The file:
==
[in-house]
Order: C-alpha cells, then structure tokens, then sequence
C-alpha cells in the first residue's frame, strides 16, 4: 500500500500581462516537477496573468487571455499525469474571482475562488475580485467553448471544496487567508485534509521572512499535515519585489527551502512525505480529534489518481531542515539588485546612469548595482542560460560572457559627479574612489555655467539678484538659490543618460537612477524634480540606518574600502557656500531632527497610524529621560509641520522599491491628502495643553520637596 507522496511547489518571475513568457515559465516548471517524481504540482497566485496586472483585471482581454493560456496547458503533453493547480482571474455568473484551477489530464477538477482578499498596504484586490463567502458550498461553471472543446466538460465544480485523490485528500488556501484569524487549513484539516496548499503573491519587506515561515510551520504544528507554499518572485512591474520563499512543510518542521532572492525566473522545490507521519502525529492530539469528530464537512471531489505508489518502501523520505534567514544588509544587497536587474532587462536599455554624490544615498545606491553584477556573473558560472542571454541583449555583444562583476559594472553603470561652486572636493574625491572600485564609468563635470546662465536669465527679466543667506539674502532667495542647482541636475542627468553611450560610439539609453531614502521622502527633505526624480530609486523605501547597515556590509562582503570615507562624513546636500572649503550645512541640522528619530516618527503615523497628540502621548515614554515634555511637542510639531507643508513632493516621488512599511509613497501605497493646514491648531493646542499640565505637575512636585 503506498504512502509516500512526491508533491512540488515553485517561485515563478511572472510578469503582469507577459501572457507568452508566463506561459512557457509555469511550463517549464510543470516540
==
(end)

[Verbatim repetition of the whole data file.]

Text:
[in-house]
Order: C-alpha cells, then structure tokens, then sequence
C-alpha cells in the first residue's frame, strides 16, 4: 500500500500581462516537477496573468487571455499525469474571482475562488475580485467553448471544496487567508485534509521572512499535515519585489527551502512525505480529534489518481531542515539588485546612469548595482542560460560572457559627479574612489555655467539678484538659490543618460537612477524634480540606518574600502557656500531632527497610524529621560509641520522599491491628502495643553520637596 507522496511547489518571475513568457515559465516548471517524481504540482497566485496586472483585471482581454493560456496547458503533453493547480482571474455568473484551477489530464477538477482578499498596504484586490463567502458550498461553471472543446466538460465544480485523490485528500488556501484569524487549513484539516496548499503573491519587506515561515510551520504544528507554499518572485512591474520563499512543510518542521532572492525566473522545490507521519502525529492530539469528530464537512471531489505508489518502501523520505534567514544588509544587497536587474532587462536599455554624490544615498545606491553584477556573473558560472542571454541583449555583444562583476559594472553603470561652486572636493574625491572600485564609468563635470546662465536669465527679466543667506539674502532667495542647482541636475542627468553611450560610439539609453531614502521622502527633505526624480530609486523605501547597515556590509562582503570615507562624513546636500572649503550645512541640522528619530516618527503615523497628540502621548515614554515634555511637542510639531507643508513632493516621488512599511509613497501605497493646514491648531493646542499640565505637575512636585 503506498504512502509516500512526491508533491512540488515553485517561485515563478511572472510578469503582469507577459501572457507568452508566463506561459512557457509555469511550463517549464510543470516540